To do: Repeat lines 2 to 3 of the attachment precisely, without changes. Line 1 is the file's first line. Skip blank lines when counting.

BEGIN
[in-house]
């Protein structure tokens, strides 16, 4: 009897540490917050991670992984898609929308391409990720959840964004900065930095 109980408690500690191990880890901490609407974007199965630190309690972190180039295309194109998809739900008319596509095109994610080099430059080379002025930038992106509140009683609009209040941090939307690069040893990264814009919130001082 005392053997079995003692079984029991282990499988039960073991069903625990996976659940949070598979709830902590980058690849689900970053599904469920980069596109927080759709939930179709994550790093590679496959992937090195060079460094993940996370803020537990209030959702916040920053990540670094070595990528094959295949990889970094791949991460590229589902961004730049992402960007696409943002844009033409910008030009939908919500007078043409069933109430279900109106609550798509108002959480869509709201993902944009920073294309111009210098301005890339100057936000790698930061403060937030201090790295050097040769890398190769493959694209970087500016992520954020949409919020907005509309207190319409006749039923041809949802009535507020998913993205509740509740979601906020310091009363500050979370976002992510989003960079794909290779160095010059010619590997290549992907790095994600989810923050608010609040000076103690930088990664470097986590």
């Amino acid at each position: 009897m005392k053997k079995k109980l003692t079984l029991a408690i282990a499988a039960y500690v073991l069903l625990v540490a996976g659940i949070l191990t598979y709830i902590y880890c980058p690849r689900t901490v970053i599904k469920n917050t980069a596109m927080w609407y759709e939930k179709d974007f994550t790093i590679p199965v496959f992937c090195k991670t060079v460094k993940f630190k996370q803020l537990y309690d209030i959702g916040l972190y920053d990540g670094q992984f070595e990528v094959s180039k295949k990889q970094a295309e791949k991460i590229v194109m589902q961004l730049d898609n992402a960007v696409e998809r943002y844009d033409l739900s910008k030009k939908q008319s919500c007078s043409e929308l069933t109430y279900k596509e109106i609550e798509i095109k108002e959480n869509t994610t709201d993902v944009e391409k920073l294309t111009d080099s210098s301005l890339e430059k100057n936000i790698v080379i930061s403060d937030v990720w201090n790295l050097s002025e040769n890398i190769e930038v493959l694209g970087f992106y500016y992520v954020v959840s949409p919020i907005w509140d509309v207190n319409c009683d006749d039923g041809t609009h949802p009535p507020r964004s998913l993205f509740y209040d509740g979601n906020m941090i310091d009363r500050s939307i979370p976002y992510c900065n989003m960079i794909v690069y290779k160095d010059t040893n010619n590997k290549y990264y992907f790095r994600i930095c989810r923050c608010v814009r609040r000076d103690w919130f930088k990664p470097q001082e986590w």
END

């Protein structure tokens, strides 16, 4: 009897540490917050991670992984898609929308391409990720959840964004900065930095 109980408690500690191990880890901490609407974007199965630190309690972190180039295309194109998809739900008319596509095109994610080099430059080379002025930038992106509140009683609009209040941090939307690069040893990264814009919130001082 005392053997079995003692079984029991282990499988039960073991069903625990996976659940949070598979709830902590980058690849689900970053599904469920980069596109927080759709939930179709994550790093590679496959992937090195060079460094993940996370803020537990209030959702916040920053990540670094070595990528094959295949990889970094791949991460590229589902961004730049992402960007696409943002844009033409910008030009939908919500007078043409069933109430279900109106609550798509108002959480869509709201993902944009920073294309111009210098301005890339100057936000790698930061403060937030201090790295050097040769890398190769493959694209970087500016992520954020949409919020907005509309207190319409006749039923041809949802009535507020998913993205509740509740979601906020310091009363500050979370976002992510989003960079794909290779160095010059010619590997290549992907790095994600989810923050608010609040000076103690930088990664470097986590």
């Amino acid at each position: 009897m005392k053997k079995k109980l003692t079984l029991a408690i282990a499988a039960y500690v073991l069903l625990v540490a996976g659940i949070l191990t598979y709830i902590y880890c980058p690849r689900t901490v970053i599904k469920n917050t980069a596109m927080w609407y759709e939930k179709d974007f994550t790093i590679p199965v496959f992937c090195k991670t060079v460094k993940f630190k996370q803020l537990y309690d209030i959702g916040l972190y920053d990540g670094q992984f070595e990528v094959s180039k295949k990889q970094a295309e791949k991460i590229v194109m589902q961004l730049d898609n992402a960007v696409e998809r943002y844009d033409l739900s910008k030009k939908q008319s919500c007078s043409e929308l069933t109430y279900k596509e109106i609550e798509i095109k108002e959480n869509t994610t709201d993902v944009e391409k920073l294309t111009d080099s210098s301005l890339e430059k100057n936000i790698v080379i930061s403060d937030v990720w201090n790295l050097s002025e040769n890398i190769e930038v493959l694209g970087f992106y500016y992520v954020v959840s949409p919020i907005w509140d509309v207190n319409c009683d006749d039923g041809t609009h949802p009535p507020r964004s998913l993205f509740y209040d509740g979601n906020m941090i310091d009363r500050s939307i979370p976002y992510c900065n989003m960079i794909v690069y290779k160095d010059t040893n010619n590997k290549y990264y992907f790095r994600i930095c989810r923050c608010v814009r609040r000076d103690w919130f930088k990664p470097q001082e986590w």